Why we should be optimistic about various vaccines

I’ve been a long-time reader of your blog, and I have enjoyed your analyses of how the pandemic could play out in the US.

I saw that you gave some space to Arnold Kling’s pessimistic take on the vaccines. I’m a volunteer in the J&J Phase 3 vaccine trial, and my experience of the trial design makes me more optimistic about the vaccines than even the headline numbers in the so-far announced trials would suggest. I think the trial set-ups particularly for J&J have some biases that would lead to understated effectiveness results:

First, these trials are effectively unblinded. The placebos are saline solution in J&J, AstraZeneca, Pfizer and Moderna. Per the Phase 2 results for J&J, >60% of participants had significant side effects, with flu-like symptoms the most common; I believe other vaccine trials had similarly intense side effects. When I got a shot, I was nearly bedridden for 24 hours; it felt as if I had the flu, and the effect was far more pronounced than for any other vaccine I’ve had. If I got the placebo, I need a psychotherapist. Though I plan to remain generally responsible and not take too many incremental risks, given I’m only mostly sure I got a vaccine that is still unproven, I’m sure my assumption that I’ve been vaccinated will influence my behavior, and the behavior of anyone else who has had significant side effects from their injection too.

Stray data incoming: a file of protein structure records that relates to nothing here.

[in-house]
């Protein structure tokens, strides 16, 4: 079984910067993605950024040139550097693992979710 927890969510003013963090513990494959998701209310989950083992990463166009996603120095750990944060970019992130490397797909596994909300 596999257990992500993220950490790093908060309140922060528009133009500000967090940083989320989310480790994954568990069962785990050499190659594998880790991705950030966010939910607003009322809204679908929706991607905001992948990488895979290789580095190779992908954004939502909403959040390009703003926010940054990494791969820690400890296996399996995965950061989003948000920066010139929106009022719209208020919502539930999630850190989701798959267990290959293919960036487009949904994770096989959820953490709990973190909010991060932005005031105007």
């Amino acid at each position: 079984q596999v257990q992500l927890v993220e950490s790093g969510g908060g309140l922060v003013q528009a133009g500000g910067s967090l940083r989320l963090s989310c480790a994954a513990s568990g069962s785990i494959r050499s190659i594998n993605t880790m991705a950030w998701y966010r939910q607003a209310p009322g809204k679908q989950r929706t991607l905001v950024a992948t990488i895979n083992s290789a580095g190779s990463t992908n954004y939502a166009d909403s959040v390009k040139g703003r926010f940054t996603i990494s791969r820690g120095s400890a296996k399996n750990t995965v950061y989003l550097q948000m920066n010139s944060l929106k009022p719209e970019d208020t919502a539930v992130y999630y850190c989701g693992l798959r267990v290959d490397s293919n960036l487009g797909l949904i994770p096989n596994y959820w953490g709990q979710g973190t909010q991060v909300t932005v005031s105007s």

Second, upcoming trials are likely going to suffer from a “too much COVID effect” on an absolute basis, and relative to prior trials in particular. J&J counts any infection more than 14 days after injection toward its efficacy calculation. If full immunity takes longer (and my understanding is that antibodies build after infections for 3+ weeks in many cases), then there will be people out there getting infected before the vaccine has taken full effect. That wasn’t particularly likely to happen in the summer when there were fewer cases overall. This is particularly going to affect 1-shot vaccines, as other trials have their effectiveness measured only after the second dose (but I could still imagine this dynamic having some impact, if full immunity builds gradually after the second dose).

Anyway, hope this is of some interest. I found it encouraging to conclude that study bias could understate, not overstate, the effectiveness of vaccines.

That is from my email, identity of the author is redacted.


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